Dismiss Notice
Join Physics Forums Today!
The friendliest, high quality science and math community on the planet! Everyone who loves science is here!

Simple linear algebra problem (points on circle for a given vector and angle)

  1. Jul 20, 2012 #1
    Hi all,

    I have a seemingly simple linear algebra problem which I have trouble with and I would like to ask for some advice how to solve it. Here is the problem:

    Here are my thoughts about this:

    It is clear that a solution is not always defined for the whole range of [itex]\nu[/itex] and that for a given [itex]\nu[/itex] there can be 2 solutions. So I expect a quadratic formula to pop up. Also since the solution is on the circle I expect a sinus of some angle (or [itex]1-cos^2[/itex]) to be there as well.

    The way I tried to approach it was to find an expression for [itex]x[/itex] and [itex]z[/itex]:

    [itex]x=\sqrt{1-\mu_s^2-z^2}[/itex]

    [itex]z = \frac{\nu-xv_x-\mu_s y}{v_z}[/itex]

    and substitute z within the expression of [itex]x[/itex] which after some massaging gives me:

    [itex]x^2 - \frac{2\nu \mu_s v_y v_x}{v_z^2 - v_x^2}x - \frac{(1-\mu_s^2)v_z^2 + \nu + \mu_s v_y}{v_z^2 - v_x^2}=0[/itex]

    I get [itex]x_1[/itex] and [itex]x_2[/itex] from solving the quadratic formula and insert it into the formula I got for [itex]z[/itex]. The problem here is that I need to divide by [itex]v_z[/itex] which means there is no solution if [itex]v[/itex] lies in the [itex]xy[/itex] plane. I don't understand why this is geometrically.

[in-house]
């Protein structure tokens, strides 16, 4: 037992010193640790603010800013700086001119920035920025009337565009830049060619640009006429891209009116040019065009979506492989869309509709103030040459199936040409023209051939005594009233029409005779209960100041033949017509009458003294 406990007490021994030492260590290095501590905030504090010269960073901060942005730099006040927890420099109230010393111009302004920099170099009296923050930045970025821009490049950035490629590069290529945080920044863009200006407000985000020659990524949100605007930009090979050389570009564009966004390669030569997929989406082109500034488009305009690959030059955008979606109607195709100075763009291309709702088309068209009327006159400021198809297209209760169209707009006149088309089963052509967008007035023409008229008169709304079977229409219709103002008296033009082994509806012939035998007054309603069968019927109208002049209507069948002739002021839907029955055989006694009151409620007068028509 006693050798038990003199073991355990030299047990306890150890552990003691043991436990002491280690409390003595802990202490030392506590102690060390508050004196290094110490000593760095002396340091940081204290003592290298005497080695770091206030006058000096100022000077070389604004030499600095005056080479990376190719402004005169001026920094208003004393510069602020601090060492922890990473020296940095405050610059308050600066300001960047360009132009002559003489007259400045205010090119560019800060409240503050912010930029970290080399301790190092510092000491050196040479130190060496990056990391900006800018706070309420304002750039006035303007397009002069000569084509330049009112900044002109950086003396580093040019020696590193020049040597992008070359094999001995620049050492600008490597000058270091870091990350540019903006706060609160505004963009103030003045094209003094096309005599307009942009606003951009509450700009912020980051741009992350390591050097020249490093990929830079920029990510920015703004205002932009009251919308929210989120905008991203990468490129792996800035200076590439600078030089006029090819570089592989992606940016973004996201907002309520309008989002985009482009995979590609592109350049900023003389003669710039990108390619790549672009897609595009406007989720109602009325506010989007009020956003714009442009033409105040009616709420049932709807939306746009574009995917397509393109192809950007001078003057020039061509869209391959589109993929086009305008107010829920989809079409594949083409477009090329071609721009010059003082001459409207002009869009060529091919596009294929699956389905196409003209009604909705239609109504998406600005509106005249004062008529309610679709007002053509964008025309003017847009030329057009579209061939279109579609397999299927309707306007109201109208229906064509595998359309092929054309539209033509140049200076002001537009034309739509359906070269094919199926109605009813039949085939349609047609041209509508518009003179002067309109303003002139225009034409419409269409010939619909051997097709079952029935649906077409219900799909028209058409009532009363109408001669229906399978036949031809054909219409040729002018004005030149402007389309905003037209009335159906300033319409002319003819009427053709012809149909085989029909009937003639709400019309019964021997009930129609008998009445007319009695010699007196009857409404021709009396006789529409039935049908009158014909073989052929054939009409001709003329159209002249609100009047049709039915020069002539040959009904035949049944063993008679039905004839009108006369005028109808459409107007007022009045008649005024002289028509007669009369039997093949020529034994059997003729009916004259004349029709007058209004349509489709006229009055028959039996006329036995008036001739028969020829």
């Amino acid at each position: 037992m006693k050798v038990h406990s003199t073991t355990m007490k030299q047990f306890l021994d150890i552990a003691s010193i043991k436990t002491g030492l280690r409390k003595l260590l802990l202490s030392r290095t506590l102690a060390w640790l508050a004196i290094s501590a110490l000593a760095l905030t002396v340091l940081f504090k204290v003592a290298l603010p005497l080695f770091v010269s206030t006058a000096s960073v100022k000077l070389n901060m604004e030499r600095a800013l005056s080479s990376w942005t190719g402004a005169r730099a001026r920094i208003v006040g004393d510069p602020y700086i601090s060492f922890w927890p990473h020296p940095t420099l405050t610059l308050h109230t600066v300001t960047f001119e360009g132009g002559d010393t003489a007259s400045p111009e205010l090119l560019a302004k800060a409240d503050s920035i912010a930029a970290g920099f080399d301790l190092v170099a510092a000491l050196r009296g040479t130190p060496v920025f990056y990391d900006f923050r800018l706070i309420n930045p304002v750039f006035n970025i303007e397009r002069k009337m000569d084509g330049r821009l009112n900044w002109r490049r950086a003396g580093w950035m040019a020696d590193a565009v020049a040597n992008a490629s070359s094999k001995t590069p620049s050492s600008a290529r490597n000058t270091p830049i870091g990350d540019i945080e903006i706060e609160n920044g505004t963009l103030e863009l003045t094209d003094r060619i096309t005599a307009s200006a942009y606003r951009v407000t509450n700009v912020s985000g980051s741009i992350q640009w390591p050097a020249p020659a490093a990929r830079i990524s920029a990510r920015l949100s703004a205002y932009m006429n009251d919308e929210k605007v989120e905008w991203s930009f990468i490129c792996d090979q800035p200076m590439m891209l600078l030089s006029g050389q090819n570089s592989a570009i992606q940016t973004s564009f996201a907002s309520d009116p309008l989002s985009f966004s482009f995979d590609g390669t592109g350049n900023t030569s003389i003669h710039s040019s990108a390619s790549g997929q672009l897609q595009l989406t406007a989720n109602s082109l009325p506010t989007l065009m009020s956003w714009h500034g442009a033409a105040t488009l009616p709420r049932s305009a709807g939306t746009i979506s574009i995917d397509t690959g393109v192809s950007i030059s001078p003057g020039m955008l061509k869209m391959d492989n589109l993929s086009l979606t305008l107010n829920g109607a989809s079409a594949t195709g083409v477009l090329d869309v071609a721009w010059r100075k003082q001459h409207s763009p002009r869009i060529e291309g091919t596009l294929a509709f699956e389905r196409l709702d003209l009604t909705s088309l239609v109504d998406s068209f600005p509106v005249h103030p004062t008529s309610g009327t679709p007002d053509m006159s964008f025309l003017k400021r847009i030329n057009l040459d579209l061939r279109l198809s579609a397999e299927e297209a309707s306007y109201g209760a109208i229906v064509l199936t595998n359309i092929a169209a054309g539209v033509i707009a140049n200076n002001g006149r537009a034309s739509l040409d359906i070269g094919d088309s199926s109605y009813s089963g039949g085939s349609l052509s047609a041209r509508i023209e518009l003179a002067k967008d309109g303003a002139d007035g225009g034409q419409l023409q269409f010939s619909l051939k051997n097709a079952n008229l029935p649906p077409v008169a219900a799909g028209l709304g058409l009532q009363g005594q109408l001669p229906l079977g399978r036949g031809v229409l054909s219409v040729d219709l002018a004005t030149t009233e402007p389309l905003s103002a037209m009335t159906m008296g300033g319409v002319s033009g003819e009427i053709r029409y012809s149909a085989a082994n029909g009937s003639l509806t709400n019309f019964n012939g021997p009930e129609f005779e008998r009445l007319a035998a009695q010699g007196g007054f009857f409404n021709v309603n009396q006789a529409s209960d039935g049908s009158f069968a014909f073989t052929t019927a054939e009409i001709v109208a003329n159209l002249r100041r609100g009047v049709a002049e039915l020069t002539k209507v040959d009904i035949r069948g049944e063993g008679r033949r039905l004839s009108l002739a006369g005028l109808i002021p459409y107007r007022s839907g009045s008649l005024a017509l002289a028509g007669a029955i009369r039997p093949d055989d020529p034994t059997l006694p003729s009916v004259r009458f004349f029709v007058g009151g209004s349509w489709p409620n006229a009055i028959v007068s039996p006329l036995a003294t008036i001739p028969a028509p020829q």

However, the problem I now have is that if I check my solutions they don't lie on the given circle and the angle doesnt satisify the given constrain. So I must be doing something wrong and my hope is that somebody here can point me into the right direction. Does the overall approach make sense? Is there something I miss? Is there a different way to solve the problem?

    Any comment is much appreciated.

    Thanks,
    David
     
  2. jcsd
  3. Jul 23, 2012 #2

    chiro

    User Avatar
    Science Advisor

    Hey skydave and welcome to the forums.

    The first thing to notice is that your first equation is not a circle if it's in R^3: it's a cylinder since the y variable is allowed to take on any real value. If you want a circle you need to fix y = a for some constant a. This will then effect the equations you have derived later.
     
Know someone interested in this topic? Share this thread via Reddit, Google+, Twitter, or Facebook




Similar Discussions: Simple linear algebra problem (points on circle for a given vector and angle)
Loading...